Receptive Mo(nu)ment by Adinda van ’t Klooster

Receptive Mo(nu)ment, 2004

In the summer of 2003 Adinda van 't Klooster was awarded the twelve months residency at Gloucester Cathedral. There she consolidated her previous research into fertility and the female body in a series of installations and one performance work (Sarah Was Ninety years Old).
Receptive Mo(nu)ment was the first installation made during the residency. This sculptural installation temporarily transformed the crypt space of Gloucester Cathedral into a womb-like interior. The crypt was originally used as a "bone-house", storing bones of deceased monks. The red jesmonite shapes emerging from the sand are based on pinopods: cellular protrusions that emerge and retreat on the uterine lining within about two days of the menstrual cycle. Pinopods were first discovered about 45 years ago and are thought to be indicative of the stage when an embryo can implant in the womb. However, their precise function is still debated in the medical world. This installation reinforces the cyclical nature of life. van 't Klooster's womb interiors symbolise the ingenuity of the female body and nature's design of reproduction, and remind the viewer of science's limited understanding of fertility.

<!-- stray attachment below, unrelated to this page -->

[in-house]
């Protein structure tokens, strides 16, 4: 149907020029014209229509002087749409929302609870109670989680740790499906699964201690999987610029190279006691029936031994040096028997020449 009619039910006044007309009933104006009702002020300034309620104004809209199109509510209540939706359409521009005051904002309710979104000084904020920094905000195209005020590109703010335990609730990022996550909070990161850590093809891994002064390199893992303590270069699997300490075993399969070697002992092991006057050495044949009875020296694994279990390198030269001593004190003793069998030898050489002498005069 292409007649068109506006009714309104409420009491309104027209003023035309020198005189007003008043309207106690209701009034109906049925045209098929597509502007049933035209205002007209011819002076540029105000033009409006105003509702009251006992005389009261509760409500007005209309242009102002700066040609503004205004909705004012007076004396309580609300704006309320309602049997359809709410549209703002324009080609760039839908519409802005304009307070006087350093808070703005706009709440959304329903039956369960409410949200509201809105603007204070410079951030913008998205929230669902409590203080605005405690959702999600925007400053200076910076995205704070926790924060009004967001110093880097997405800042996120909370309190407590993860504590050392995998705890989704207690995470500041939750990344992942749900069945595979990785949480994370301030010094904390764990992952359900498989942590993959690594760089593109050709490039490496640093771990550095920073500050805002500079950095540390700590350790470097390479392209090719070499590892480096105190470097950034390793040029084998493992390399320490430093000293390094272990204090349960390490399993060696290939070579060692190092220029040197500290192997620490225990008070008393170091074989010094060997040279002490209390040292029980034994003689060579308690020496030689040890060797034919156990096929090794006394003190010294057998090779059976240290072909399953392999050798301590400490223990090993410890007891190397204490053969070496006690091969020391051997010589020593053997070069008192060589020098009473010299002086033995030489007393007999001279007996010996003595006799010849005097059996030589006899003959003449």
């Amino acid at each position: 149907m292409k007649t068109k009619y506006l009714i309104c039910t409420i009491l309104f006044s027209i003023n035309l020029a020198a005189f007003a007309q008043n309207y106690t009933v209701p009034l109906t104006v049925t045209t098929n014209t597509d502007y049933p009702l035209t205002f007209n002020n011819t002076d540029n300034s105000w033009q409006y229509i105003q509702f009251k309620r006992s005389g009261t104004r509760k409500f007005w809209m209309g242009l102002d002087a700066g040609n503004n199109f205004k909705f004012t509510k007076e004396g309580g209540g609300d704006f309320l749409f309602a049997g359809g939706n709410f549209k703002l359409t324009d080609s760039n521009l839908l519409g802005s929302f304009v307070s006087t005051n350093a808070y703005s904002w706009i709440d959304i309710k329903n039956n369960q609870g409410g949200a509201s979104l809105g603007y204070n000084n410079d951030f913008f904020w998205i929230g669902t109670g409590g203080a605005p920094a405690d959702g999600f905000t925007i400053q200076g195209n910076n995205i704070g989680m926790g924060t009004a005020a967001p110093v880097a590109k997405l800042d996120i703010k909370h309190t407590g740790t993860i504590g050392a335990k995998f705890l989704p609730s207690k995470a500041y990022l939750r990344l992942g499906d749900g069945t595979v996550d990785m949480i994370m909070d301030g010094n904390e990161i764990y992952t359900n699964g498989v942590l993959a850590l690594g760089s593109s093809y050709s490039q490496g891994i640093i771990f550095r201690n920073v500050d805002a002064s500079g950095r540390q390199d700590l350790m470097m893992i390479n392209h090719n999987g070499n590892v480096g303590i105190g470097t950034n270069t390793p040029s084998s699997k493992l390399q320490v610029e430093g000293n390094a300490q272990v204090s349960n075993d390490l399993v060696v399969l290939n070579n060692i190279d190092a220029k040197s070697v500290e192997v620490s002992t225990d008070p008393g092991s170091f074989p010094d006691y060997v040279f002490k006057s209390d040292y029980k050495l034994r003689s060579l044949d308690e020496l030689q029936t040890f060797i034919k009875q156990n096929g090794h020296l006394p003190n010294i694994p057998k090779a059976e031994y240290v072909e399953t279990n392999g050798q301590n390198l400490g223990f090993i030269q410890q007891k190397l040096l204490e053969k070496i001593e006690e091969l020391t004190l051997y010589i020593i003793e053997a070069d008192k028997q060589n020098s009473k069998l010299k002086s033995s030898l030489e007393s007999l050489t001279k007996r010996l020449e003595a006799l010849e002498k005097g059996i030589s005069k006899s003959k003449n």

* Enders and Nelson coined the term drinking foot (pinopod) after they discovered that ferritin introduced into the rat endometrial cavity was taken up by these structures. Pinopods have since been observed in the endometrium of a variety of species, including human beings, but their function may not be universal.